All too often, this inner guidance system becomes overwhelmed with the mind’s constant chatter and years of programming and distraction. You begin to lose touch with this internal guidance and consequently with your essential self. There is a whispering in your ear You are on the wrong path. This is all meaningless. You belong somewhere else. There is no joy here. This can be rather disturbing and unnerving. When you are doing and being someone else’s definition of you, depression is often the result. However, it is a blessing: Black grace. It is the universe caring enough about you to tell you it is time to change. Whatever hat you have been wearing has gotten too tight. It is time to go inside to find stronger and more nourishing roots. It is time to find your path once again.


What truly enthuses you?

What has recently brought you the most joy?

Are you making maximum use of your talents?

Are you doing what you were meant to be doing?

What is your vision for your work–your relationships–your life?

Are you placing your time and energy into what is truly meaningful to you?

These are simple questions that may take you a lifetime to answer. They challenge you to consider how well you have chosen your path. This path draws on your innate unique talents (not necessarily your present learned abilities), aligns with your values (not your parent’s values or anyone else’s) and brings you great joy (not necessarily pleasure). When you find the activity that draws on your talents, is meaningful to you, and brings you joy, you have found your Path, your Destiny, your Purpose, your unique Essential Self.

You may choose other paths later in your lifetime, and we will describe how that might occur. However, in the present moment this particular path appears to be your life’s work. Those who have truly found their life’s path cannot imagine not doing it for the rest of their lives.

Our path calls on our unique talents – not our learned abilities. Our talents are innate. They show themselves at an early age. Many of us put away these talents when we choose a profession because they would not be particularly useful in that profession. Later in life, we find ourselves resurrecting those talents that we had to put away. Executives tell me of occasions when they were given promotions because they were so good at a particular set of tasks. The job itself brought them no joy and was relatively meaningless, but they were good at it and were paid well for it. They used their learned abilities and not innate talents. Their essential selves were not involved in the task. There may be nothing wrong with accepting such a position, performing it honorably and using the profits from this effort to support your true mission. However, it is not the path that is your destiny. It is not a path with a heart.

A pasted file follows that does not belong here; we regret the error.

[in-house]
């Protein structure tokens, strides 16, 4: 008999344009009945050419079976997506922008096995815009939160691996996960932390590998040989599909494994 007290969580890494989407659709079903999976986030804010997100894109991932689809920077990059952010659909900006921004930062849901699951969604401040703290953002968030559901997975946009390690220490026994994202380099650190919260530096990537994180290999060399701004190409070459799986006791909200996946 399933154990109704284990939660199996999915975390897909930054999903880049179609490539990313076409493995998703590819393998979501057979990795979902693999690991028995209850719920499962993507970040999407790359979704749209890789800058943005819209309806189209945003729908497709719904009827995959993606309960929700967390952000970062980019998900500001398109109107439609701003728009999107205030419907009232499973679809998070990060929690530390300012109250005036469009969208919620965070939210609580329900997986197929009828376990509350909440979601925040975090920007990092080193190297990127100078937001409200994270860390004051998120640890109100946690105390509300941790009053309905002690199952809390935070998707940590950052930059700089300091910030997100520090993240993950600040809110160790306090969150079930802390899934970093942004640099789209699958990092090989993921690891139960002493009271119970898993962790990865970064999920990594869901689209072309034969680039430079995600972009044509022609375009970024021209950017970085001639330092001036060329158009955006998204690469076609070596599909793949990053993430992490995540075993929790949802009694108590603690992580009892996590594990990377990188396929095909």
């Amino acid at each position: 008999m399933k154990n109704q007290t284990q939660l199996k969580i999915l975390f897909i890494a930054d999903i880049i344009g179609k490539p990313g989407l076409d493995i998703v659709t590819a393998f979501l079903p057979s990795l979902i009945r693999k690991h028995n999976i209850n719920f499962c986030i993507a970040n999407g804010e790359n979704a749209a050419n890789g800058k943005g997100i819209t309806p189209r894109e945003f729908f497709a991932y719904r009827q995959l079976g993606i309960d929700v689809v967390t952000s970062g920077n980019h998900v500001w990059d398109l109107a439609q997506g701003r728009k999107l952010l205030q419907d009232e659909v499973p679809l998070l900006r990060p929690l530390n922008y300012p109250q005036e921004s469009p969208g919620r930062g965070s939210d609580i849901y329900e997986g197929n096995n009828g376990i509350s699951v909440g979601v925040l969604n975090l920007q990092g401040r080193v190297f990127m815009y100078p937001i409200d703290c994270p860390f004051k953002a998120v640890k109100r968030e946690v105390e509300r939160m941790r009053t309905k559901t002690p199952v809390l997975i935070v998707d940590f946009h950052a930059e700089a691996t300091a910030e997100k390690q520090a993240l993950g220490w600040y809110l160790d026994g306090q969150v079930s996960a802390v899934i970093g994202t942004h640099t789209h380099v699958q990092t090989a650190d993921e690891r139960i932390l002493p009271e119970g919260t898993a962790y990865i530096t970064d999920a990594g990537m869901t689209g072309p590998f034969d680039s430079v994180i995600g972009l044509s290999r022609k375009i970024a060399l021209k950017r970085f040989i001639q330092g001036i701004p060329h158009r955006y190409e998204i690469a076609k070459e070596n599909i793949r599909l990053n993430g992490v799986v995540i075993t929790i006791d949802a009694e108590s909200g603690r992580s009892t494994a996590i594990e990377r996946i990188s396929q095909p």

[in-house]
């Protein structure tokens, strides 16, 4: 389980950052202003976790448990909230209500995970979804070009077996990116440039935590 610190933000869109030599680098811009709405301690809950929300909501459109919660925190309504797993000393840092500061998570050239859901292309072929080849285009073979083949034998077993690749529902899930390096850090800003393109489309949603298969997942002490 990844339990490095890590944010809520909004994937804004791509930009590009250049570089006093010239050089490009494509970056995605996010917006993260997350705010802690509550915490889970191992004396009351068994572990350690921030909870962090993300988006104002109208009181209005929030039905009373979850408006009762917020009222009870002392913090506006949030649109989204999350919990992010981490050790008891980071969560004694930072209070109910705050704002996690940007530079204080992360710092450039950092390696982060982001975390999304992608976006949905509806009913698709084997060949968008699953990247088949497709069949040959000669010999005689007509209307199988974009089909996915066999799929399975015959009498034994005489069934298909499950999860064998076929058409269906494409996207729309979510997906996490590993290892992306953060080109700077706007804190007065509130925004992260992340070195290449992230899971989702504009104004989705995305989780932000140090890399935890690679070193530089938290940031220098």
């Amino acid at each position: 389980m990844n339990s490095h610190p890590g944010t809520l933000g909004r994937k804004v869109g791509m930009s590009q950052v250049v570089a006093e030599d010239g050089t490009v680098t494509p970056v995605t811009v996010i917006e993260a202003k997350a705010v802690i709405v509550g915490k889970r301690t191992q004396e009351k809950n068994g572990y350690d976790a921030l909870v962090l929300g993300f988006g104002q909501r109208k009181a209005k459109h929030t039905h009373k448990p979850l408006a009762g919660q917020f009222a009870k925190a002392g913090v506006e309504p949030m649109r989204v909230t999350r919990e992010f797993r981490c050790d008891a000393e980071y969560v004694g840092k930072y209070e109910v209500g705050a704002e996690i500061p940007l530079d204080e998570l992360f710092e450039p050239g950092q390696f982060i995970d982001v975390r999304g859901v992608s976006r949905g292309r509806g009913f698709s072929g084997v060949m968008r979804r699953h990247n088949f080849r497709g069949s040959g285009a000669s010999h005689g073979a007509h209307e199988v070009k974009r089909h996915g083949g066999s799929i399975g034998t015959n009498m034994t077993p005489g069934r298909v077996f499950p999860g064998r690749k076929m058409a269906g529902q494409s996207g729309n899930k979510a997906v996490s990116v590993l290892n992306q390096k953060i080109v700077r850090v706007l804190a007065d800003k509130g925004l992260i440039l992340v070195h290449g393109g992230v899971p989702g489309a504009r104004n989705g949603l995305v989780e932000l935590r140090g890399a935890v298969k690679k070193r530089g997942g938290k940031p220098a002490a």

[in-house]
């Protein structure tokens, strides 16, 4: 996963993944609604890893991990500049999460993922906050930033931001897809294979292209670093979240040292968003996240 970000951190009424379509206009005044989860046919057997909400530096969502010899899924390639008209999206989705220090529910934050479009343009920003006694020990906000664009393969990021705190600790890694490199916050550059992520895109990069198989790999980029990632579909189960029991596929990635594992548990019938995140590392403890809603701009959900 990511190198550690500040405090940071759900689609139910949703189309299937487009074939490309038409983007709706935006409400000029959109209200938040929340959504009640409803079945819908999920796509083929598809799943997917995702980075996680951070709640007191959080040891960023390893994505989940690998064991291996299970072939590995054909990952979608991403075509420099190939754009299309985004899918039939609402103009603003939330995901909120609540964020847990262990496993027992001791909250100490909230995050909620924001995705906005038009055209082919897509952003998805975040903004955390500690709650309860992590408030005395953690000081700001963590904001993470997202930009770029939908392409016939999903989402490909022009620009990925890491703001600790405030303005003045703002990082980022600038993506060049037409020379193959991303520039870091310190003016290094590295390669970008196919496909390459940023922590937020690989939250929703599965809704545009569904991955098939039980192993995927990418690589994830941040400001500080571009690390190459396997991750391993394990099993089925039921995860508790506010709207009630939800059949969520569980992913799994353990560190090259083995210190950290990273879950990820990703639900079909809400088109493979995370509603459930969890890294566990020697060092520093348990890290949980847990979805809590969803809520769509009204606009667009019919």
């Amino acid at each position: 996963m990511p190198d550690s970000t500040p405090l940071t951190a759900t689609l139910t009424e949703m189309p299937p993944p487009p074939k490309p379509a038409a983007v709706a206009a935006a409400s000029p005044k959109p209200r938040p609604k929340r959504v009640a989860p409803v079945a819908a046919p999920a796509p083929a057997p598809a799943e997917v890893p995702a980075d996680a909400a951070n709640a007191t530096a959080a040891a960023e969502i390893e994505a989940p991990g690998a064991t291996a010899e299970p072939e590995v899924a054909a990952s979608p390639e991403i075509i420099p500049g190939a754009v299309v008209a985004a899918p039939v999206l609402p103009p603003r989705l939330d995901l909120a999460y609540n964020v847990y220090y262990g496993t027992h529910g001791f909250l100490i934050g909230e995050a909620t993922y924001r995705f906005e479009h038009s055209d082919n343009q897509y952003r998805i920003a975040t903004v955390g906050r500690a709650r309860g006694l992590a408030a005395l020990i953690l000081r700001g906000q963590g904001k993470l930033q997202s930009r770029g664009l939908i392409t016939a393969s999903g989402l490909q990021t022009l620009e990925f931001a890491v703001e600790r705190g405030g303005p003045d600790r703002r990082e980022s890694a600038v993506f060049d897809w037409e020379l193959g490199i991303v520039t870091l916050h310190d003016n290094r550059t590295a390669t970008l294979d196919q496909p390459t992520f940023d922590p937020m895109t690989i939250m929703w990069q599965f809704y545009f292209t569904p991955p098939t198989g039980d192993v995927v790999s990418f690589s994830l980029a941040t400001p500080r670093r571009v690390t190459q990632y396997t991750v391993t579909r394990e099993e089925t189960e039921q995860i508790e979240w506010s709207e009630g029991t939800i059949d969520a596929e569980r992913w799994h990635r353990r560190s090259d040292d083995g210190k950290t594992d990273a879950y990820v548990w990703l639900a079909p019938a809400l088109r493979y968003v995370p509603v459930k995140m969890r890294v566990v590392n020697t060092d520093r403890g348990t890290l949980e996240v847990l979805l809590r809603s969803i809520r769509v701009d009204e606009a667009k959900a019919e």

This path must be meaningful to you. It must resonate with your particular personal values. A physically talented professional baseball player once remarked how fortunate he was to be playing the game when he was sure there were others in the city with more talent than he had who had chosen other walks of life. He was probably right. Those with greater talent may well have decided that professional sports were not meaningful enough for them to devote their life force to that line of work. Others justifiably find great meaning in being role models in a sport. Your mission must be meaningful to you. It should justify to yourself your purpose for being here. You find meaning in those activities that reflect your own values.

Lastly, the litmus test: Walking the path you have chosen must bring you joy. It is an activity that you can’t wait to get to each day. When you are on this path, there is a loss of self–awareness. You are often in a flow state. There is a loss of time. You are at one with the universe. To be sure, every activity has a certain element of drudgery involved. The drudgery will grind you down when you are doing something that is unimportant. However if you are on your mission, the drudgery is simply an accepted and normal part of the effort.